I stopped working weekends which Saturdays were Norma's days to come to the gym and Strength Train with our personal trainers so I hadn't seen her in about 3 months. One weekend another girl went on vacation so I had to cover her weekend shift and I saw Norma again for the first time since meeting her. I was shocked! Tears of amazement welled in my eyes as I saw her heading towards the door of the gym, walking with a walker instead of a wheelchair. When she came in and I asked her how she was she spoke to me, with shining eyes and enthusiasm, reintroducing herself to me. I was in awe of the change! She was just a shell of a human 3 months ago and now, here she is, walking, talking, and able to get on the leg press machine and do 26 reps of 50lbs! Not only physically is she getting strong enough to go from a nursing home to an assisted living facility where she will have her own bathroom and more independence but she is mentally sharper! I spoke with her neice who has been a client of ours for years and who had decided to bring her to our gym about how amazing Norma is doing now and she said it is because of the strength training. Her atrophied muscles are building back up and she has more energy and zest for life now. I cried. It was so beautiful seeing the transformation.

If you have a loved on in the same condition, please, consider getting them a personal trainer who specializes in Strength Training. It will completely transform your loved ones life for the better. Strength Training has also been shown to increase bone density in the elderly so that they are not as likely to break bones. Google, learn, and don't give up!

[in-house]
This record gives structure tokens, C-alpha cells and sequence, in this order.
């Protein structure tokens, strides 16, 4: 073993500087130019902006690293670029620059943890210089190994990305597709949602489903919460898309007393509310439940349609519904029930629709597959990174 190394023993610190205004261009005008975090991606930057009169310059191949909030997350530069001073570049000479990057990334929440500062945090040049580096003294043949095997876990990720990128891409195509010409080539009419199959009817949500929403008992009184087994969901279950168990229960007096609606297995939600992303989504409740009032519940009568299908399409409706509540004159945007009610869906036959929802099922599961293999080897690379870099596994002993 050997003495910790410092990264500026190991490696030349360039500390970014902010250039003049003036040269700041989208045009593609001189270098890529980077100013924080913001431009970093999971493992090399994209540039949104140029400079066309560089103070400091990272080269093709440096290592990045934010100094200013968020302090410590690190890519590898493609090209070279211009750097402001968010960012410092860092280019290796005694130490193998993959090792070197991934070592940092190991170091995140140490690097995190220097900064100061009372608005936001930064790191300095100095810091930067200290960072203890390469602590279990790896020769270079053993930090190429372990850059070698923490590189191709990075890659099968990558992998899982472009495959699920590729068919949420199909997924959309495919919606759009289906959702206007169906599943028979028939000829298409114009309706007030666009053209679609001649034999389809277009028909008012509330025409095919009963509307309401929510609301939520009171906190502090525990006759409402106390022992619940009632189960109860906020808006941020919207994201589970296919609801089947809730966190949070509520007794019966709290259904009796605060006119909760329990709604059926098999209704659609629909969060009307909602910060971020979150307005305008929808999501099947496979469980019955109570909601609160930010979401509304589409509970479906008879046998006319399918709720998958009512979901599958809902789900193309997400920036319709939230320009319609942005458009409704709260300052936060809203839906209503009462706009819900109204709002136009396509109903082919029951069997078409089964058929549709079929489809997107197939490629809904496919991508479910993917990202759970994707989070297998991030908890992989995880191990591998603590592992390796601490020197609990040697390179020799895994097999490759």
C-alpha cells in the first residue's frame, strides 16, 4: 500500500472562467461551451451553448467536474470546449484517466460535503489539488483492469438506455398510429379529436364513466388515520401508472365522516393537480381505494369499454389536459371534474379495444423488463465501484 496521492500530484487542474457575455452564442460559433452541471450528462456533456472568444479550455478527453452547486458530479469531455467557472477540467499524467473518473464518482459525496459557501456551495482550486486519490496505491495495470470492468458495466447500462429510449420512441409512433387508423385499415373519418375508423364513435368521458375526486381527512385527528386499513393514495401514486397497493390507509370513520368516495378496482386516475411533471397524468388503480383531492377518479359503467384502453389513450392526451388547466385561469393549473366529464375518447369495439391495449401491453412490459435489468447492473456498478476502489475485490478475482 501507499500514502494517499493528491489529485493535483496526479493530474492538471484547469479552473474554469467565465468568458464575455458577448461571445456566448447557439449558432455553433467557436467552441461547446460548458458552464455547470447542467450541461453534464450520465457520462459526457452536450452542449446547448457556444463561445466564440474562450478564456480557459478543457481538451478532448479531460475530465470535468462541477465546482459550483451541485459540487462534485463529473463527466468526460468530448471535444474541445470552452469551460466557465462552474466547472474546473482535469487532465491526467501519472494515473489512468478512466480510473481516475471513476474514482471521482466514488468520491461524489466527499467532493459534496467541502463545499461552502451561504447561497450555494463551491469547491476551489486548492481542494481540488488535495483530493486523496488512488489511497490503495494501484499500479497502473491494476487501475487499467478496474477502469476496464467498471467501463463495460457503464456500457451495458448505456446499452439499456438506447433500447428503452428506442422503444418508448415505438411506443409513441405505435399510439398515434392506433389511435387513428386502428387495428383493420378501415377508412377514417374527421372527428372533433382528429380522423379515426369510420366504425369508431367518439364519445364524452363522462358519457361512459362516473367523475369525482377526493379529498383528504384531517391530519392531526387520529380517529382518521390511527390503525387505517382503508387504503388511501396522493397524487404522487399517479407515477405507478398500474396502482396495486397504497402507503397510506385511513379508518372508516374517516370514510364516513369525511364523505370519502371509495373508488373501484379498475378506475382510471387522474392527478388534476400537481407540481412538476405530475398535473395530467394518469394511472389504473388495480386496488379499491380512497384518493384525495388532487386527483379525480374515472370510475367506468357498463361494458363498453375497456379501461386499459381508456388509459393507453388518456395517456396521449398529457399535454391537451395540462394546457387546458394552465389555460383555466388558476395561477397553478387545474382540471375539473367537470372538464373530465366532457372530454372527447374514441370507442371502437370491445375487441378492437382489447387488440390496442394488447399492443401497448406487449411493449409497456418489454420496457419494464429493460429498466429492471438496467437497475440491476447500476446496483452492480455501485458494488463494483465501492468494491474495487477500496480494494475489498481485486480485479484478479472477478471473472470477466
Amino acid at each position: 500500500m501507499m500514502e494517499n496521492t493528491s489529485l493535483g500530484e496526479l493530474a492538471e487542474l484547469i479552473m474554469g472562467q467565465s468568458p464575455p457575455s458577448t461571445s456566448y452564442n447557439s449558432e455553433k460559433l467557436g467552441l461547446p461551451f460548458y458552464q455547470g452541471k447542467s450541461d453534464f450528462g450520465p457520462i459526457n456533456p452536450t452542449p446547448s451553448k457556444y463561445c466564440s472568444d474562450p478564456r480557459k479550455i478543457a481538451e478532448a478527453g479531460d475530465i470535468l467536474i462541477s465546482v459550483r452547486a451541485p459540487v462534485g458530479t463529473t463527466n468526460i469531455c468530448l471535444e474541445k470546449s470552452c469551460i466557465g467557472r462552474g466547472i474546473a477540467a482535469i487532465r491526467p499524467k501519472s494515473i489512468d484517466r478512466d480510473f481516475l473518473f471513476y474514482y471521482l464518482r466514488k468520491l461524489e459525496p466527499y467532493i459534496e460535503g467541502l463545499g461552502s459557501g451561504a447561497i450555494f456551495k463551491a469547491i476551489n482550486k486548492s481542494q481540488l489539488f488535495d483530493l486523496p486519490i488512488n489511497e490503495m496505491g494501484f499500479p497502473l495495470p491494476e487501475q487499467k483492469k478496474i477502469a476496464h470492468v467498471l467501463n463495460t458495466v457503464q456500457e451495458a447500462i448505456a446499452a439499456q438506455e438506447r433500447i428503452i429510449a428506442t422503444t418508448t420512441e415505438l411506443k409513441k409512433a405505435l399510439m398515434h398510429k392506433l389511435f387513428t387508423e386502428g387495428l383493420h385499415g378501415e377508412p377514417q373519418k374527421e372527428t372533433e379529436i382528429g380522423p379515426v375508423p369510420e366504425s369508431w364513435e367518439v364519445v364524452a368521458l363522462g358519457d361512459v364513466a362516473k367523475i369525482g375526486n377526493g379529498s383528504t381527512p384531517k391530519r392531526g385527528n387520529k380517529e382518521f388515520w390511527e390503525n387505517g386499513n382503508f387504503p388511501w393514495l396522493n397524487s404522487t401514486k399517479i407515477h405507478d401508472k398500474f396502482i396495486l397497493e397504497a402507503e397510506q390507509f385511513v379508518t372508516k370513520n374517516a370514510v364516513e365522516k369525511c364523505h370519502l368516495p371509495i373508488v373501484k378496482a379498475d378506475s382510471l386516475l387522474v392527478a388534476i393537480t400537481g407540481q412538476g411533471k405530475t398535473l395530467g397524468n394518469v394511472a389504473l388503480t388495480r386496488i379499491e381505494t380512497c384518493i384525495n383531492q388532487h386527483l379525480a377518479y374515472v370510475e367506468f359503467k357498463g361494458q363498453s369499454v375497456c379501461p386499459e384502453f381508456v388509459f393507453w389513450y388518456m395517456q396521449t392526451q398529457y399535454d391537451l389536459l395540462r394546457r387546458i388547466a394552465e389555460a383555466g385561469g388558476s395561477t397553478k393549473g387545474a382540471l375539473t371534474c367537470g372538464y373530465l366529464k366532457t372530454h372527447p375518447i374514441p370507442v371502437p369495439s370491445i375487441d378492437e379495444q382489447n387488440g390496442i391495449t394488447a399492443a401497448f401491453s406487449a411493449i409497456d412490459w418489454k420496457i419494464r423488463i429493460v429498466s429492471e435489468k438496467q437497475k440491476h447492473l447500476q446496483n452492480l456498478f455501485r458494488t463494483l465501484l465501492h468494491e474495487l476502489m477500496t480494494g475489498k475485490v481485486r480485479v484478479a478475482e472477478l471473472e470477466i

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An anonymous caregiver answered...

I have 2 relatives in nursing home care and say personally if you can get respite days off to live a life separate then do that. Some people say about falling at home, both my Aunts in 2 different homes have fell 4 or more times and broken bones and how you wonder in care facility? after a visit today Id say because they are not watching these frail people. I went and got 1 of them out of a garden bed he was climbing round, then later helped a lady who nearly fell while trying to sit on a arm chair, If I hadnt grabbed her she wouldve fell on the hard floor possible broke a hip. Also an hour went by and my Aunt was left in a room unattended with none in hearing distance let alone able to see her or a few others wandering round.1 of her falls are not even known how and how long she was on the floor in her room,the bed sides werent up, her latest fall was her walking unassisted and bang. As for dinner times if they can feed themselves great if not theres not enough staff to sort that out so they basically dont eat. Theres many more things but basically no, dont put your loved one in there, I am yet to see a nice one and Ive seen 6 so far all ranges of expensive to Governement run. I think only if they are catertonic not aware of anything in bed, yes nursing homecare till the end.